Thursday, December 17, 2015

Second Cataract Surgery: January 6, 2016

Although the focus of this blog are issues associated with lipids and heart health, I'd like to bring in other topics as well, in particular, the choices one needs to weigh in choosing the best sight strategy for the kind of lens you choose to embed.

One can go for maximum distance vision in both eyes. But then one almost surely will need reading glasses.

Or one can go for the new "multi" lens, which go for both distance and reading. As with many other compromises, you don't get the best distance or reading correction. At least that's been the story on the street.

Or one can go for "mono-vision" (as I did). This choice takes off from the natural distribution of function your eyes already have. One eye tends to do the "up close" work, the other eye, the distance work. In my case, my left eye naturally gravitates to closer reading, my right eye is my distance eye. My optometrist and I discussed this and set this up with my last several contact lens prescriptions.

Instead of correcting both eyes to 20-20, he corrected my left eye to about 20-40, so that it was easy to read. He adjusted the right eye to the full 20-20 for distance. This worked very well. I could read small text (say on my iPhone) without reading glasses or even squinting. While driving, the brain combined the two different corrections into something like 20-20 (at least during the day). This worked very well and the idea was to continue it with similar embedded lenses when I had cataract surgery.

But cataract surgeries don't typically happen together. The cataract in my left (reading) eye matured faster than the one in my right (distance) eye. So the idea was embed a "reading" lens in that eye.

But I've left out the issue of astigmatism. Both eyes have some astigmatism, which needs to be corrected in some way. My left eye was a candidate for a "toric" implant, a lens which corrects vision, including astigmatism, but costs extra.

My surgeon, who is also a lasik specialist, suggested that he could embed a regular lens and adjust for astigmatism through lasik surgery  at the time of the implant. The idea was to come up with about 20-40 in the left eye to continue my strategy of mono-vision.. This translated to a "backing off" about 1.25 diopters. (There is not necessarily a one-to-one correspondence to the 20-20, 20-30, 20-40, etc. and the diopters of correction. 1.25, 1.50, 1.75, etc. This needs to be actually tested in a standard refraction exam at your optometrist.)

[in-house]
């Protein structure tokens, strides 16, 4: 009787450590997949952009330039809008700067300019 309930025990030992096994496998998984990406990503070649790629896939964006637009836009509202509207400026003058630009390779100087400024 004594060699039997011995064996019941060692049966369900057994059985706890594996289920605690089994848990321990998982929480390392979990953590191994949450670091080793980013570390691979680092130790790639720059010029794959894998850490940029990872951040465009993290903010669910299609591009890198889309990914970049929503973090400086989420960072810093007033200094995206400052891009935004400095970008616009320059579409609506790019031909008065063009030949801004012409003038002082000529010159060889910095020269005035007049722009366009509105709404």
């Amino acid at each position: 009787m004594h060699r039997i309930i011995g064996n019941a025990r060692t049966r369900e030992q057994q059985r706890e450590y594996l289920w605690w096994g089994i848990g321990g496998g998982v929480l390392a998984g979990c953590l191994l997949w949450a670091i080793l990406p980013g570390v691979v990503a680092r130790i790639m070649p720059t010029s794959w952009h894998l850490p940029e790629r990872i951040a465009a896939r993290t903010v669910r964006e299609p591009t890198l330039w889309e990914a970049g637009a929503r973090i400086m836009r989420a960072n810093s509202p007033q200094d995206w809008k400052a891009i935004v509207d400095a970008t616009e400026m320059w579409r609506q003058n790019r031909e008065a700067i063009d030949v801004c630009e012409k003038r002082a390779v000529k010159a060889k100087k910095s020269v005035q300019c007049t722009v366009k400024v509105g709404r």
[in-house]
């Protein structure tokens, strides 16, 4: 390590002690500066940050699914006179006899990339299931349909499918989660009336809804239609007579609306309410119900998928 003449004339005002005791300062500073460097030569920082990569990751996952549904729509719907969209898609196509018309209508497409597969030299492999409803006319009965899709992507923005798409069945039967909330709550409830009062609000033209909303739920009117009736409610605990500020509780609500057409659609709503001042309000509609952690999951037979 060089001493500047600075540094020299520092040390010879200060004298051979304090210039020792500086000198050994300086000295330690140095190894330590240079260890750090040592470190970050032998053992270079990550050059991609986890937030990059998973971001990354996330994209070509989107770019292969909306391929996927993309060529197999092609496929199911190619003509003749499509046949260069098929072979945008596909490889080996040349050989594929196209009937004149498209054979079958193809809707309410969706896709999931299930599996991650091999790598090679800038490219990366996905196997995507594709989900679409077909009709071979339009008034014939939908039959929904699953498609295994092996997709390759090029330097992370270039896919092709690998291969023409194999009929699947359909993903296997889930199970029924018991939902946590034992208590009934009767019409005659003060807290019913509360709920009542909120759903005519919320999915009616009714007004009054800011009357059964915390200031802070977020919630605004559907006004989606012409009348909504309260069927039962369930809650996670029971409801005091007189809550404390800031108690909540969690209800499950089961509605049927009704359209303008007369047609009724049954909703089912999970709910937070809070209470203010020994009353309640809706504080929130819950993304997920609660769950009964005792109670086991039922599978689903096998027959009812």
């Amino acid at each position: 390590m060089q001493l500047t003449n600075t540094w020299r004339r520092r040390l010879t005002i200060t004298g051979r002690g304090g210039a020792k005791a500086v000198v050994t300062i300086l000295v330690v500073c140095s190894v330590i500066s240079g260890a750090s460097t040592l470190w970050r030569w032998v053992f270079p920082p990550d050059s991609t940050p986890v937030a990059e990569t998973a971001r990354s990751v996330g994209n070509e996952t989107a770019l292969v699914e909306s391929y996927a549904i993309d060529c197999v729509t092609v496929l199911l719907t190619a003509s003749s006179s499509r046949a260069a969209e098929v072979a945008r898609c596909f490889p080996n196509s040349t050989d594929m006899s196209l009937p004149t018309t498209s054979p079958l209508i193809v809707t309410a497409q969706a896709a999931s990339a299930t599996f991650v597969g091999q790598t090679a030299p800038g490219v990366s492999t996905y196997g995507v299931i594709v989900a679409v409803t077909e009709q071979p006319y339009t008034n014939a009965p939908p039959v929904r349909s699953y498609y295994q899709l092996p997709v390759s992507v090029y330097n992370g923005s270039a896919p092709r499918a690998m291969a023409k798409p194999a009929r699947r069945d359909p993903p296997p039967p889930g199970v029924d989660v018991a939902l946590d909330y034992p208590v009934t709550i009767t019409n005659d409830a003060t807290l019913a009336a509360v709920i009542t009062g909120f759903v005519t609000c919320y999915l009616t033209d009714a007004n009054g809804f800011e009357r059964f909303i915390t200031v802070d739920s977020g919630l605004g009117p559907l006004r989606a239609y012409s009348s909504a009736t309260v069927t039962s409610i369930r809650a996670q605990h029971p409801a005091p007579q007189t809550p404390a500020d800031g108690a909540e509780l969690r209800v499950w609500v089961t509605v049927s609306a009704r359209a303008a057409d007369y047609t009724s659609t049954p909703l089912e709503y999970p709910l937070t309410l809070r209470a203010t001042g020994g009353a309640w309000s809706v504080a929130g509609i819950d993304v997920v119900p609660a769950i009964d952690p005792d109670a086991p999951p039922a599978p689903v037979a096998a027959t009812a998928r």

Long story made short is this: while my left eye started out at 20-40, it has continued to "back off" until, almost a year later, it is 20-80. This is no problem of course in terms of reading, but I do feel some strain in combining distance vision, say while reading labels in a museum or driving at night. On a bright day, because the aperture of the iris is contracted, you get the same "depth of field" advantage as you do with a camera, so that my left eye may be even 20-30 at that time and the illusion of a full correction in both eyes is very strong.

The optometrist at the surgeon's office said something like, "The original target was 1.50 but I see that it is 1.75 or more..." I thought the original target was 1.25 (about 20-40) and was afraid the result was more like 20-100 in that dark room, but it was later tested at 20-80, which I think corresponds to 1.75.

In retrospect, I probably should have had a toric lens for my left eye. But my current status is within the acceptable window - as I attested at the office visit.

For the future, however, especially if the left eye backs off further (a real 20-100), then I would get a contact lens for it. The question is then, "At what correction"? From a discussion with my regular optometrist, it would have to have at least 0.5 diopter correction to be worth it. For me, that would mean, I think, a 20-40 "net" correction in that eye.

The question then becomes, does that compromise reading vision. If so, it doesn't appear to be worth it. My optometrist was able to simulate what it would be to have this. I really liked how it helped my distance vision (in the relatively dark room). But I was slightly put off by how I would have to slightly distance (extend out further) my iPhone for optimum reading. A close call.

In the meantime, the surgeon is going for "the best distance" in my right eye and I will get the toric lens. ($$)

Bottom line, after the surgery  and things settle. I'll revisit this.

1 comment:

  1. I've since met with my optometrist. We went through the exercise where he gave me left eye a half-diopter correction. Great! I saw the letters below the 20/80 line. Then he showed me what my near vision would be at that correction. Ouch! Could not read my iPhone text easily. Conclusion: the surgery relaxed my eye just right! Any less relaxation, and there would have been trouble reading at close distances. I had thought it was too much relaxation. Turns out, that it was just the amount needed.